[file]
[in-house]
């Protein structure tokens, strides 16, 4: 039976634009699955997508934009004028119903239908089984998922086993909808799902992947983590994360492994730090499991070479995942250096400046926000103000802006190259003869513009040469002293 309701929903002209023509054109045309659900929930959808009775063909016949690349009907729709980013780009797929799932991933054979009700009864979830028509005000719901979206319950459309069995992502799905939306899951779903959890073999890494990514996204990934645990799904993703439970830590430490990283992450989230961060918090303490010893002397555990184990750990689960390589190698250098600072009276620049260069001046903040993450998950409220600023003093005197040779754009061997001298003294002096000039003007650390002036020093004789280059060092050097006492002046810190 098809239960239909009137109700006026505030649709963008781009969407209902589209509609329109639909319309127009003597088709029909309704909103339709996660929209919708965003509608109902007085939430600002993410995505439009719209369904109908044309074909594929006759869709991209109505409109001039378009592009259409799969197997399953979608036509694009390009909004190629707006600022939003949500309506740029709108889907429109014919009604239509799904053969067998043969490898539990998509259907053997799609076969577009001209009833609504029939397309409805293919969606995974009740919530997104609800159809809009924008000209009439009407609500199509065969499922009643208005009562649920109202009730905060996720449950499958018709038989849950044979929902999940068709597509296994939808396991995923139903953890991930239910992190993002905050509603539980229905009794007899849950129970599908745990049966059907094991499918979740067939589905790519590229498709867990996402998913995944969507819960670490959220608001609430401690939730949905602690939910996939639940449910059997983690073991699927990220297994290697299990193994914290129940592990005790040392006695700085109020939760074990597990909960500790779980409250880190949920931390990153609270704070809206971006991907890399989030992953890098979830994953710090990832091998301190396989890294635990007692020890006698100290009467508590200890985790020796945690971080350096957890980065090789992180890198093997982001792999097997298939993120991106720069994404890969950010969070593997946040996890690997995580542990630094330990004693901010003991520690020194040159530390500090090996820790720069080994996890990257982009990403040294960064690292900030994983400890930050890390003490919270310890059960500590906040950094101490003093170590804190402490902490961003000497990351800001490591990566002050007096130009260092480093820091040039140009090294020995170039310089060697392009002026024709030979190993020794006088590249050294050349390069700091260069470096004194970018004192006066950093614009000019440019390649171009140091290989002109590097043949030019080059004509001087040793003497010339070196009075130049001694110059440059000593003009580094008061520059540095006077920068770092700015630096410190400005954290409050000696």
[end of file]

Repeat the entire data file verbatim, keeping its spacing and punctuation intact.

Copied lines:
[in-house]
């Protein structure tokens, strides 16, 4: 039976634009699955997508934009004028119903239908089984998922086993909808799902992947983590994360492994730090499991070479995942250096400046926000103000802006190259003869513009040469002293 309701929903002209023509054109045309659900929930959808009775063909016949690349009907729709980013780009797929799932991933054979009700009864979830028509005000719901979206319950459309069995992502799905939306899951779903959890073999890494990514996204990934645990799904993703439970830590430490990283992450989230961060918090303490010893002397555990184990750990689960390589190698250098600072009276620049260069001046903040993450998950409220600023003093005197040779754009061997001298003294002096000039003007650390002036020093004789280059060092050097006492002046810190 098809239960239909009137109700006026505030649709963008781009969407209902589209509609329109639909319309127009003597088709029909309704909103339709996660929209919708965003509608109902007085939430600002993410995505439009719209369904109908044309074909594929006759869709991209109505409109001039378009592009259409799969197997399953979608036509694009390009909004190629707006600022939003949500309506740029709108889907429109014919009604239509799904053969067998043969490898539990998509259907053997799609076969577009001209009833609504029939397309409805293919969606995974009740919530997104609800159809809009924008000209009439009407609500199509065969499922009643208005009562649920109202009730905060996720449950499958018709038989849950044979929902999940068709597509296994939808396991995923139903953890991930239910992190993002905050509603539980229905009794007899849950129970599908745990049966059907094991499918979740067939589905790519590229498709867990996402998913995944969507819960670490959220608001609430401690939730949905602690939910996939639940449910059997983690073991699927990220297994290697299990193994914290129940592990005790040392006695700085109020939760074990597990909960500790779980409250880190949920931390990153609270704070809206971006991907890399989030992953890098979830994953710090990832091998301190396989890294635990007692020890006698100290009467508590200890985790020796945690971080350096957890980065090789992180890198093997982001792999097997298939993120991106720069994404890969950010969070593997946040996890690997995580542990630094330990004693901010003991520690020194040159530390500090090996820790720069080994996890990257982009990403040294960064690292900030994983400890930050890390003490919270310890059960500590906040950094101490003093170590804190402490902490961003000497990351800001490591990566002050007096130009260092480093820091040039140009090294020995170039310089060697392009002026024709030979190993020794006088590249050294050349390069700091260069470096004194970018004192006066950093614009000019440019390649171009140091290989002109590097043949030019080059004509001087040793003497010339070196009075130049001694110059440059000593003009580094008061520059540095006077920068770092700015630096410190400005954290409050000696």